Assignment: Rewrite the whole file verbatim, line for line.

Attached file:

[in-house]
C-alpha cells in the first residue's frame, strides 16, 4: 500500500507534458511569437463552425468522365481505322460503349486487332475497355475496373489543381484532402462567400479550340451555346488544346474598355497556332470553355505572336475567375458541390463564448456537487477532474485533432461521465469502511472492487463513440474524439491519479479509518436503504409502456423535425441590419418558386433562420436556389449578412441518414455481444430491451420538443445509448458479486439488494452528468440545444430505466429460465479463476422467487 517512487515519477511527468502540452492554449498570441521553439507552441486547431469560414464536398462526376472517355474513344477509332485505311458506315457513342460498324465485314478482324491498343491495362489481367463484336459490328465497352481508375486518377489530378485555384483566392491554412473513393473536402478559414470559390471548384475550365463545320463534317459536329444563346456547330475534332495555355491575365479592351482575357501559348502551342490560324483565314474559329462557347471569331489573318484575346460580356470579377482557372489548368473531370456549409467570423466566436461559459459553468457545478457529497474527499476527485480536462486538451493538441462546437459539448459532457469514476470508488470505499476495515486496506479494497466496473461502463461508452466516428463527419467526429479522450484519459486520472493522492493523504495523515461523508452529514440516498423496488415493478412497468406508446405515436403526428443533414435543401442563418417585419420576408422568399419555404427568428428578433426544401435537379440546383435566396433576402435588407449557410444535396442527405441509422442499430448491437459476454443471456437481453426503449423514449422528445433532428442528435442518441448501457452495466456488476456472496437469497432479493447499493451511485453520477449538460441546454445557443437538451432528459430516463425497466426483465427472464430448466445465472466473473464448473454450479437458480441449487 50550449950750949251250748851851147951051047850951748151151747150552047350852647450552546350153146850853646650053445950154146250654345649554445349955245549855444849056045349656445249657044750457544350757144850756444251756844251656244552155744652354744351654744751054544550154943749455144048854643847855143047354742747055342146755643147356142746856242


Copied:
[in-house]
C-alpha cells in the first residue's frame, strides 16, 4: 500500500507534458511569437463552425468522365481505322460503349486487332475497355475496373489543381484532402462567400479550340451555346488544346474598355497556332470553355505572336475567375458541390463564448456537487477532474485533432461521465469502511472492487463513440474524439491519479479509518436503504409502456423535425441590419418558386433562420436556389449578412441518414455481444430491451420538443445509448458479486439488494452528468440545444430505466429460465479463476422467487 517512487515519477511527468502540452492554449498570441521553439507552441486547431469560414464536398462526376472517355474513344477509332485505311458506315457513342460498324465485314478482324491498343491495362489481367463484336459490328465497352481508375486518377489530378485555384483566392491554412473513393473536402478559414470559390471548384475550365463545320463534317459536329444563346456547330475534332495555355491575365479592351482575357501559348502551342490560324483565314474559329462557347471569331489573318484575346460580356470579377482557372489548368473531370456549409467570423466566436461559459459553468457545478457529497474527499476527485480536462486538451493538441462546437459539448459532457469514476470508488470505499476495515486496506479494497466496473461502463461508452466516428463527419467526429479522450484519459486520472493522492493523504495523515461523508452529514440516498423496488415493478412497468406508446405515436403526428443533414435543401442563418417585419420576408422568399419555404427568428428578433426544401435537379440546383435566396433576402435588407449557410444535396442527405441509422442499430448491437459476454443471456437481453426503449423514449422528445433532428442528435442518441448501457452495466456488476456472496437469497432479493447499493451511485453520477449538460441546454445557443437538451432528459430516463425497466426483465427472464430448466445465472466473473464448473454450479437458480441449487 50550449950750949251250748851851147951051047850951748151151747150552047350852647450552546350153146850853646650053445950154146250654345649554445349955245549855444849056045349656445249657044750457544350757144850756444251756844251656244552155744652354744351654744751054544550154943749455144048854643847855143047354742747055342146755643147356142746856242